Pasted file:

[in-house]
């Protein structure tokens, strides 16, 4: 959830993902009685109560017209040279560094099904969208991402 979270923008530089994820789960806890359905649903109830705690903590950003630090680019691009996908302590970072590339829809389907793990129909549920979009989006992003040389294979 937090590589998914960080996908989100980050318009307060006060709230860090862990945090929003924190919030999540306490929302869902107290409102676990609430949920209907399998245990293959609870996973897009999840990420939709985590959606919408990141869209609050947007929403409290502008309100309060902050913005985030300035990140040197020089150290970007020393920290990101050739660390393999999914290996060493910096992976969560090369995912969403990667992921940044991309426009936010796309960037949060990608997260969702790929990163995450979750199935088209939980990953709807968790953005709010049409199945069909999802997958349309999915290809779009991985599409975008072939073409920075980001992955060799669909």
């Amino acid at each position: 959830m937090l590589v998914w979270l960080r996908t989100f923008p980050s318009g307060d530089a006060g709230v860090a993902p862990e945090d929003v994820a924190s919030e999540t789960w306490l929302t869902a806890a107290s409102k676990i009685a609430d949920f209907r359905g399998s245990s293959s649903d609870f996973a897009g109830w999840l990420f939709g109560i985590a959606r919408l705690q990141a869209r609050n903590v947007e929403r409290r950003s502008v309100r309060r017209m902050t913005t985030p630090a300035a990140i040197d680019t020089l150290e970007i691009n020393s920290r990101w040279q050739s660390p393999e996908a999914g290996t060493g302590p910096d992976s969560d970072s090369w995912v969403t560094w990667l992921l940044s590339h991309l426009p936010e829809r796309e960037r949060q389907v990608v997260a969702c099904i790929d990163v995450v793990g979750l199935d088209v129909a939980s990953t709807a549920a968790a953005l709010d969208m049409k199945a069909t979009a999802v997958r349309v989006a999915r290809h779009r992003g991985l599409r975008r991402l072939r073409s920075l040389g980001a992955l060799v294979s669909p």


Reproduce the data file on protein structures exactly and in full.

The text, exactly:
[in-house]
């Protein structure tokens, strides 16, 4: 959830993902009685109560017209040279560094099904969208991402 979270923008530089994820789960806890359905649903109830705690903590950003630090680019691009996908302590970072590339829809389907793990129909549920979009989006992003040389294979 937090590589998914960080996908989100980050318009307060006060709230860090862990945090929003924190919030999540306490929302869902107290409102676990609430949920209907399998245990293959609870996973897009999840990420939709985590959606919408990141869209609050947007929403409290502008309100309060902050913005985030300035990140040197020089150290970007020393920290990101050739660390393999999914290996060493910096992976969560090369995912969403990667992921940044991309426009936010796309960037949060990608997260969702790929990163995450979750199935088209939980990953709807968790953005709010049409199945069909999802997958349309999915290809779009991985599409975008072939073409920075980001992955060799669909």
């Amino acid at each position: 959830m937090l590589v998914w979270l960080r996908t989100f923008p980050s318009g307060d530089a006060g709230v860090a993902p862990e945090d929003v994820a924190s919030e999540t789960w306490l929302t869902a806890a107290s409102k676990i009685a609430d949920f209907r359905g399998s245990s293959s649903d609870f996973a897009g109830w999840l990420f939709g109560i985590a959606r919408l705690q990141a869209r609050n903590v947007e929403r409290r950003s502008v309100r309060r017209m902050t913005t985030p630090a300035a990140i040197d680019t020089l150290e970007i691009n020393s920290r990101w040279q050739s660390p393999e996908a999914g290996t060493g302590p910096d992976s969560d970072s090369w995912v969403t560094w990667l992921l940044s590339h991309l426009p936010e829809r796309e960037r949060q389907v990608v997260a969702c099904i790929d990163v995450v793990g979750l199935d088209v129909a939980s990953t709807a549920a968790a953005l709010d969208m049409k199945a069909t979009a999802v997958r349309v989006a999915r290809h779009r992003g991985l599409r975008r991402l072939r073409s920075l040389g980001a992955l060799v294979s669909p």